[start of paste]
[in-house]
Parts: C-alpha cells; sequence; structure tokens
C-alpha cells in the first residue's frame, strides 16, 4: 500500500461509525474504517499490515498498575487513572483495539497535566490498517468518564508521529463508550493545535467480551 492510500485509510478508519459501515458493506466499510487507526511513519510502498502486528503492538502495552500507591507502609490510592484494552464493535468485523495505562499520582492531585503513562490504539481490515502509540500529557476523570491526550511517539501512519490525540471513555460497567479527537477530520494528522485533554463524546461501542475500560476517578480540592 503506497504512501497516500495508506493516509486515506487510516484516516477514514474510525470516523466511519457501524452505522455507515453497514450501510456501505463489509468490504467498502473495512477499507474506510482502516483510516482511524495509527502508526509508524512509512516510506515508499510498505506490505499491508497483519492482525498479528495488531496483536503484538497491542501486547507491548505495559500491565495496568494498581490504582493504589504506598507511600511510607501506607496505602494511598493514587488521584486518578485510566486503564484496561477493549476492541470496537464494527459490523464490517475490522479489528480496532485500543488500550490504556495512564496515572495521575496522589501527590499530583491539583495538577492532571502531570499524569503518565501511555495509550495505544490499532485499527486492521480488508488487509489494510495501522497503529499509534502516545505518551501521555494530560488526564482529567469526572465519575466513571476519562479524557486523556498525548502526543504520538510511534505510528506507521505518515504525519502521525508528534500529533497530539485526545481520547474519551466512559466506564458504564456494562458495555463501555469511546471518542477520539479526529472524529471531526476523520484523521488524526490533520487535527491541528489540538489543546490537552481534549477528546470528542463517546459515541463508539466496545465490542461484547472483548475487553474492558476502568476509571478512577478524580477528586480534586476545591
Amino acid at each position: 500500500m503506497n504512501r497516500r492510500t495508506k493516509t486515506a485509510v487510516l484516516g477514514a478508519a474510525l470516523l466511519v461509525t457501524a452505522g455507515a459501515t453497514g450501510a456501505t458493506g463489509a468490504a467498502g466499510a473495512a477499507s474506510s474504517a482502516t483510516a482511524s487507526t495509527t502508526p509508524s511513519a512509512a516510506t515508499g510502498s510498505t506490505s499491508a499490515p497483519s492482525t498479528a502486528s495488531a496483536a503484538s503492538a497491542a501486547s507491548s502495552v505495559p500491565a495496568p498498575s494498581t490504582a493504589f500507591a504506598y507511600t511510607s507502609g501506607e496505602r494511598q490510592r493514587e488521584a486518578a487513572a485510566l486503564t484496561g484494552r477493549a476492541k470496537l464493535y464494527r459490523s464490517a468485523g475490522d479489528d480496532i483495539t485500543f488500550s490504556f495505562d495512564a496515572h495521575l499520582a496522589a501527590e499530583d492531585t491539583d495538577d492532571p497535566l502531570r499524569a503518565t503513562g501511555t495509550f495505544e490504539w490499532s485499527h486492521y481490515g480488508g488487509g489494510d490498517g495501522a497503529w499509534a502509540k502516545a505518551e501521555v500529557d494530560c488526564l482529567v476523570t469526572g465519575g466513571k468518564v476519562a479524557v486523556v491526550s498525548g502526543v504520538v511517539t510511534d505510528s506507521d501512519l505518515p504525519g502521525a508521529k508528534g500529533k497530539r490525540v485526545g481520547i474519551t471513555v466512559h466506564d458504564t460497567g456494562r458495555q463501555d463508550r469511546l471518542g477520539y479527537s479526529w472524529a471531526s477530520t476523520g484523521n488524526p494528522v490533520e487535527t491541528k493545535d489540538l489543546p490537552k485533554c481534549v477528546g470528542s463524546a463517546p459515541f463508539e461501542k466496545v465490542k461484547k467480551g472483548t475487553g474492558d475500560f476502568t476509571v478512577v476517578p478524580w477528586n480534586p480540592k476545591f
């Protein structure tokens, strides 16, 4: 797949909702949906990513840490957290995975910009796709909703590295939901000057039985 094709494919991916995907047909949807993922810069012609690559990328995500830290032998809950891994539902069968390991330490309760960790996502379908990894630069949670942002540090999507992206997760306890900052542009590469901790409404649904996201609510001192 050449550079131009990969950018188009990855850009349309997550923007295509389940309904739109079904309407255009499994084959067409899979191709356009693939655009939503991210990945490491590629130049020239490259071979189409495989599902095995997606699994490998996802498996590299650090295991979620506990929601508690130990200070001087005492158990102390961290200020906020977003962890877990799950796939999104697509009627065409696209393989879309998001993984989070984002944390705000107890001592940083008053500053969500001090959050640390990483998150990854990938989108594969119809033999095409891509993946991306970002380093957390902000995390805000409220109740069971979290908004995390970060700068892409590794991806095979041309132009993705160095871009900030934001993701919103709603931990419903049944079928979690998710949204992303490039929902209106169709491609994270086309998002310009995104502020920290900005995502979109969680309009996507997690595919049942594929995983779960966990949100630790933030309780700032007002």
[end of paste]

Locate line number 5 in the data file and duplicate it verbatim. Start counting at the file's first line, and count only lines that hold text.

């Protein structure tokens, strides 16, 4: 797949909702949906990513840490957290995975910009796709909703590295939901000057039985 094709494919991916995907047909949807993922810069012609690559990328995500830290032998809950891994539902069968390991330490309760960790996502379908990894630069949670942002540090999507992206997760306890900052542009590469901790409404649904996201609510001192 050449550079131009990969950018188009990855850009349309997550923007295509389940309904739109079904309407255009499994084959067409899979191709356009693939655009939503991210990945490491590629130049020239490259071979189409495989599902095995997606699994490998996802498996590299650090295991979620506990929601508690130990200070001087005492158990102390961290200020906020977003962890877990799950796939999104697509009627065409696209393989879309998001993984989070984002944390705000107890001592940083008053500053969500001090959050640390990483998150990854990938989108594969119809033999095409891509993946991306970002380093957390902000995390805000409220109740069971979290908004995390970060700068892409590794991806095979041309132009993705160095871009900030934001993701919103709603931990419903049944079928979690998710949204992303490039929902209106169709491609994270086309998002310009995104502020920290900005995502979109969680309009996507997690595919049942594929995983779960966990949100630790933030309780700032007002």